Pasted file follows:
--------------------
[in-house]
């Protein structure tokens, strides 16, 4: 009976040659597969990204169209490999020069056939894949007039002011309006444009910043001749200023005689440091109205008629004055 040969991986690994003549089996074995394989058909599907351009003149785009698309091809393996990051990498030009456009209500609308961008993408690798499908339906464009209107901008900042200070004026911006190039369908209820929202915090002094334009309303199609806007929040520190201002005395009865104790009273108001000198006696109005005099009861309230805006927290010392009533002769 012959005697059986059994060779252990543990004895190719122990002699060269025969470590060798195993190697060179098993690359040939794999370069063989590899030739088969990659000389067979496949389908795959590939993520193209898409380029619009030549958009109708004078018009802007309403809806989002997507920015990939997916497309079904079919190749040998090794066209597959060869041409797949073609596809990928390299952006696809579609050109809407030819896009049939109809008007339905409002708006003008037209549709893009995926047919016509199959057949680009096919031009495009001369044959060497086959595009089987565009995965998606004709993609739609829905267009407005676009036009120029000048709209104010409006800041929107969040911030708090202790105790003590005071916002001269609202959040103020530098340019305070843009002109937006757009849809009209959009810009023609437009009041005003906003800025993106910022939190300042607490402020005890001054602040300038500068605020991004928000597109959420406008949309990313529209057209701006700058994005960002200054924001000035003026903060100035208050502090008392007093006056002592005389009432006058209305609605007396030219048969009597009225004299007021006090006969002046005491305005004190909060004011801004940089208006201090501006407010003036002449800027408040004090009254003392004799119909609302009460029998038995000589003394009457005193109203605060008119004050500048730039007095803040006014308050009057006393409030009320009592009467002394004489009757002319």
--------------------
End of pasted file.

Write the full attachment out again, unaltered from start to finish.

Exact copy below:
[in-house]
């Protein structure tokens, strides 16, 4: 009976040659597969990204169209490999020069056939894949007039002011309006444009910043001749200023005689440091109205008629004055 040969991986690994003549089996074995394989058909599907351009003149785009698309091809393996990051990498030009456009209500609308961008993408690798499908339906464009209107901008900042200070004026911006190039369908209820929202915090002094334009309303199609806007929040520190201002005395009865104790009273108001000198006696109005005099009861309230805006927290010392009533002769 012959005697059986059994060779252990543990004895190719122990002699060269025969470590060798195993190697060179098993690359040939794999370069063989590899030739088969990659000389067979496949389908795959590939993520193209898409380029619009030549958009109708004078018009802007309403809806989002997507920015990939997916497309079904079919190749040998090794066209597959060869041409797949073609596809990928390299952006696809579609050109809407030819896009049939109809008007339905409002708006003008037209549709893009995926047919016509199959057949680009096919031009495009001369044959060497086959595009089987565009995965998606004709993609739609829905267009407005676009036009120029000048709209104010409006800041929107969040911030708090202790105790003590005071916002001269609202959040103020530098340019305070843009002109937006757009849809009209959009810009023609437009009041005003906003800025993106910022939190300042607490402020005890001054602040300038500068605020991004928000597109959420406008949309990313529209057209701006700058994005960002200054924001000035003026903060100035208050502090008392007093006056002592005389009432006058209305609605007396030219048969009597009225004299007021006090006969002046005491305005004190909060004011801004940089208006201090501006407010003036002449800027408040004090009254003392004799119909609302009460029998038995000589003394009457005193109203605060008119004050500048730039007095803040006014308050009057006393409030009320009592009467002394004489009757002319």